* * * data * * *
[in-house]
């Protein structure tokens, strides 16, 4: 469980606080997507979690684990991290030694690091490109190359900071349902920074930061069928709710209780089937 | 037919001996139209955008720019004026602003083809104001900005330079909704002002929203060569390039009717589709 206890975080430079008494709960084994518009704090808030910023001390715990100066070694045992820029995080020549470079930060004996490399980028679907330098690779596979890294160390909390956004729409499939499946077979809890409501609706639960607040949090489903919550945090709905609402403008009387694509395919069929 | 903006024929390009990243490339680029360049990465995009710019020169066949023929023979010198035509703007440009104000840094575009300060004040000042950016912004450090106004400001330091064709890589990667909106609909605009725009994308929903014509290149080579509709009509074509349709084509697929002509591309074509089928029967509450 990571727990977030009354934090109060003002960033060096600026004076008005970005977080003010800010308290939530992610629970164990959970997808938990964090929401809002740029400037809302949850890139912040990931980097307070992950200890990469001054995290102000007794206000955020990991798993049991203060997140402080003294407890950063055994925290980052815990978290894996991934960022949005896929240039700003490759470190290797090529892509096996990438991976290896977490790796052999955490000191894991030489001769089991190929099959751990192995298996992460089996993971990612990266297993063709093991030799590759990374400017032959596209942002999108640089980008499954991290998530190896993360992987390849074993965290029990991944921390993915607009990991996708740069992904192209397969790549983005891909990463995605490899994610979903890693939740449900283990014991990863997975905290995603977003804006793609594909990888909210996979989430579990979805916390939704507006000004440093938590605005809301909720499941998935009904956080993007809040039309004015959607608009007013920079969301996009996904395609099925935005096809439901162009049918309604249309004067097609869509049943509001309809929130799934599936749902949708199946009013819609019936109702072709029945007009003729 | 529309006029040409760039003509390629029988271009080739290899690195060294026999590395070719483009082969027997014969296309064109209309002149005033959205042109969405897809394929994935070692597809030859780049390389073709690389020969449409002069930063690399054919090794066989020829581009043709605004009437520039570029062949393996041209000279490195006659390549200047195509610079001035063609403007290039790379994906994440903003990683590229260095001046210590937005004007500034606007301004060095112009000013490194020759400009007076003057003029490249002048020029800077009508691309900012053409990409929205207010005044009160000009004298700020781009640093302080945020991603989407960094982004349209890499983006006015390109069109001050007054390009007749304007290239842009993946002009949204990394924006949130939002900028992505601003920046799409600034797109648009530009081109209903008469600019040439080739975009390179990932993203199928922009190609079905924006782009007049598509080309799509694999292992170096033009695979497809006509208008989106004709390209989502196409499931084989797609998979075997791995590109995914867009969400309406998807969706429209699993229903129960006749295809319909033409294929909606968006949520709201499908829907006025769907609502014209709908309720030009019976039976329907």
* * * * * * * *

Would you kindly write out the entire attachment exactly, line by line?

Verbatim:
[in-house]
């Protein structure tokens, strides 16, 4: 469980606080997507979690684990991290030694690091490109190359900071349902920074930061069928709710209780089937 | 037919001996139209955008720019004026602003083809104001900005330079909704002002929203060569390039009717589709 206890975080430079008494709960084994518009704090808030910023001390715990100066070694045992820029995080020549470079930060004996490399980028679907330098690779596979890294160390909390956004729409499939499946077979809890409501609706639960607040949090489903919550945090709905609402403008009387694509395919069929 | 903006024929390009990243490339680029360049990465995009710019020169066949023929023979010198035509703007440009104000840094575009300060004040000042950016912004450090106004400001330091064709890589990667909106609909605009725009994308929903014509290149080579509709009509074509349709084509697929002509591309074509089928029967509450 990571727990977030009354934090109060003002960033060096600026004076008005970005977080003010800010308290939530992610629970164990959970997808938990964090929401809002740029400037809302949850890139912040990931980097307070992950200890990469001054995290102000007794206000955020990991798993049991203060997140402080003294407890950063055994925290980052815990978290894996991934960022949005896929240039700003490759470190290797090529892509096996990438991976290896977490790796052999955490000191894991030489001769089991190929099959751990192995298996992460089996993971990612990266297993063709093991030799590759990374400017032959596209942002999108640089980008499954991290998530190896993360992987390849074993965290029990991944921390993915607009990991996708740069992904192209397969790549983005891909990463995605490899994610979903890693939740449900283990014991990863997975905290995603977003804006793609594909990888909210996979989430579990979805916390939704507006000004440093938590605005809301909720499941998935009904956080993007809040039309004015959607608009007013920079969301996009996904395609099925935005096809439901162009049918309604249309004067097609869509049943509001309809929130799934599936749902949708199946009013819609019936109702072709029945007009003729 | 529309006029040409760039003509390629029988271009080739290899690195060294026999590395070719483009082969027997014969296309064109209309002149005033959205042109969405897809394929994935070692597809030859780049390389073709690389020969449409002069930063690399054919090794066989020829581009043709605004009437520039570029062949393996041209000279490195006659390549200047195509610079001035063609403007290039790379994906994440903003990683590229260095001046210590937005004007500034606007301004060095112009000013490194020759400009007076003057003029490249002048020029800077009508691309900012053409990409929205207010005044009160000009004298700020781009640093302080945020991603989407960094982004349209890499983006006015390109069109001050007054390009007749304007290239842009993946002009949204990394924006949130939002900028992505601003920046799409600034797109648009530009081109209903008469600019040439080739975009390179990932993203199928922009190609079905924006782009007049598509080309799509694999292992170096033009695979497809006509208008989106004709390209989502196409499931084989797609998979075997791995590109995914867009969400309406998807969706429209699993229903129960006749295809319909033409294929909606968006949520709201499908829907006025769907609502014209709908309720030009019976039976329907």